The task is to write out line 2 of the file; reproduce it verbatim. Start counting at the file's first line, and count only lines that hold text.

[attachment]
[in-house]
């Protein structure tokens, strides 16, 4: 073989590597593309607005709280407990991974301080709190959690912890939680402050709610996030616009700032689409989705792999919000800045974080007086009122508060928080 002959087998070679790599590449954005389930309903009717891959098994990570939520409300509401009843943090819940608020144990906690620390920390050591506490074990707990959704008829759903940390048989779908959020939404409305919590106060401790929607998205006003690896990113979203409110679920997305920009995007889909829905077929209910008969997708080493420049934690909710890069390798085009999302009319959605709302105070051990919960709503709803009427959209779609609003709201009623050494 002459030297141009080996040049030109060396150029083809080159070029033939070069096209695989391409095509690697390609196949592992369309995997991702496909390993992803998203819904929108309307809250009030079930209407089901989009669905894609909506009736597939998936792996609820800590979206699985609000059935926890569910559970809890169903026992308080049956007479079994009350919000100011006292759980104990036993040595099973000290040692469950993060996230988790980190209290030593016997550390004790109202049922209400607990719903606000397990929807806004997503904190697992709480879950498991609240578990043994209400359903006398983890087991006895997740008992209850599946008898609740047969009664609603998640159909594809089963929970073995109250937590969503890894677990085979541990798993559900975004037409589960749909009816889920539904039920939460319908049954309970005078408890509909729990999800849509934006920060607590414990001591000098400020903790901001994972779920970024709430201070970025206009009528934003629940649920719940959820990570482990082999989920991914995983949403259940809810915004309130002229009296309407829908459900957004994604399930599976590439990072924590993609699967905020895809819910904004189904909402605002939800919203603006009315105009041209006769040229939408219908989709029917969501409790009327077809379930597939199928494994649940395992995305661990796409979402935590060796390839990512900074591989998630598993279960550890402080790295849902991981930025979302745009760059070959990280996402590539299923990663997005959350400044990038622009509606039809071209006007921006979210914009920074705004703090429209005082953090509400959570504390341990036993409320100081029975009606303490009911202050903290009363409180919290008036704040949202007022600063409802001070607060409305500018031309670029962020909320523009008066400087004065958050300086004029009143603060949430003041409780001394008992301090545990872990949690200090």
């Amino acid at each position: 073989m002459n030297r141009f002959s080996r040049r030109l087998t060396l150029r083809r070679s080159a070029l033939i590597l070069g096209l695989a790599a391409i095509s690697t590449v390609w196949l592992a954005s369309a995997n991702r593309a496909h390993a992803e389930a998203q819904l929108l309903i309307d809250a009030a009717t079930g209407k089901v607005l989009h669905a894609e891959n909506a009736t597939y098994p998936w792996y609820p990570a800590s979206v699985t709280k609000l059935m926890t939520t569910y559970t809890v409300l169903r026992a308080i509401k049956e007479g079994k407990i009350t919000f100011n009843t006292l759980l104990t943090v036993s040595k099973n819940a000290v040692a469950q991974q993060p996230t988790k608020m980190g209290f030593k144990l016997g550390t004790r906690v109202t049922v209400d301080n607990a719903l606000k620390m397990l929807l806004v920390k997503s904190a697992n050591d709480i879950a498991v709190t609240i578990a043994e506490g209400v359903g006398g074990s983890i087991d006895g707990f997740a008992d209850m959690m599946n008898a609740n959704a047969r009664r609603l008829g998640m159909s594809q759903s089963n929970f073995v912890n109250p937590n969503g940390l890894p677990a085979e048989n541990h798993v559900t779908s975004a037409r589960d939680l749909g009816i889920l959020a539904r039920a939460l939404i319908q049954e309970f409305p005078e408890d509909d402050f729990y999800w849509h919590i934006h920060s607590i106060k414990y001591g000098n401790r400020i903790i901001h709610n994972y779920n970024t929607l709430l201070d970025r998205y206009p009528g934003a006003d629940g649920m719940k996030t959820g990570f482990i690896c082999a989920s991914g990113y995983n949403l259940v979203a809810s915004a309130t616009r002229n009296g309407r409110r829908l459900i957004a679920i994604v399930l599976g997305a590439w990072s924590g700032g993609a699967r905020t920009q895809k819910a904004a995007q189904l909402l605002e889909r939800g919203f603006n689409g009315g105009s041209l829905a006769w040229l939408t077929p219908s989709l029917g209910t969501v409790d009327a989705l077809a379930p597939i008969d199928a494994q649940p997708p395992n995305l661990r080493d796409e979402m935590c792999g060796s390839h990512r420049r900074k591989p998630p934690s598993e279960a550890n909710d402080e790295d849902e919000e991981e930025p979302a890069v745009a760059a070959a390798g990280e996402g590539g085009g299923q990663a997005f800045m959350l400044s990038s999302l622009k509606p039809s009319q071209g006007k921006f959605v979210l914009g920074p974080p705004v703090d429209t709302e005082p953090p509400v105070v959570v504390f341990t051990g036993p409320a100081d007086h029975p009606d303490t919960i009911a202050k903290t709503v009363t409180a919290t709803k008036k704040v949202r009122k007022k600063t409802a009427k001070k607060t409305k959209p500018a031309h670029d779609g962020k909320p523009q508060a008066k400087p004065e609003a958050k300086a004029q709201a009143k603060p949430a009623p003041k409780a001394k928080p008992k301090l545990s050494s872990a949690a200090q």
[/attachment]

């Protein structure tokens, strides 16, 4: 073989590597593309607005709280407990991974301080709190959690912890939680402050709610996030616009700032689409989705792999919000800045974080007086009122508060928080 002959087998070679790599590449954005389930309903009717891959098994990570939520409300509401009843943090819940608020144990906690620390920390050591506490074990707990959704008829759903940390048989779908959020939404409305919590106060401790929607998205006003690896990113979203409110679920997305920009995007889909829905077929209910008969997708080493420049934690909710890069390798085009999302009319959605709302105070051990919960709503709803009427959209779609609003709201009623050494 002459030297141009080996040049030109060396150029083809080159070029033939070069096209695989391409095509690697390609196949592992369309995997991702496909390993992803998203819904929108309307809250009030079930209407089901989009669905894609909506009736597939998936792996609820800590979206699985609000059935926890569910559970809890169903026992308080049956007479079994009350919000100011006292759980104990036993040595099973000290040692469950993060996230988790980190209290030593016997550390004790109202049922209400607990719903606000397990929807806004997503904190697992709480879950498991609240578990043994209400359903006398983890087991006895997740008992209850599946008898609740047969009664609603998640159909594809089963929970073995109250937590969503890894677990085979541990798993559900975004037409589960749909009816889920539904039920939460319908049954309970005078408890509909729990999800849509934006920060607590414990001591000098400020903790901001994972779920970024709430201070970025206009009528934003629940649920719940959820990570482990082999989920991914995983949403259940809810915004309130002229009296309407829908459900957004994604399930599976590439990072924590993609699967905020895809819910904004189904909402605002939800919203603006009315105009041209006769040229939408219908989709029917969501409790009327077809379930597939199928494994649940395992995305661990796409979402935590060796390839990512900074591989998630598993279960550890402080790295849902991981930025979302745009760059070959990280996402590539299923990663997005959350400044990038622009509606039809071209006007921006979210914009920074705004703090429209005082953090509400959570504390341990036993409320100081029975009606303490009911202050903290009363409180919290008036704040949202007022600063409802001070607060409305500018031309670029962020909320523009008066400087004065958050300086004029009143603060949430003041409780001394008992301090545990872990949690200090």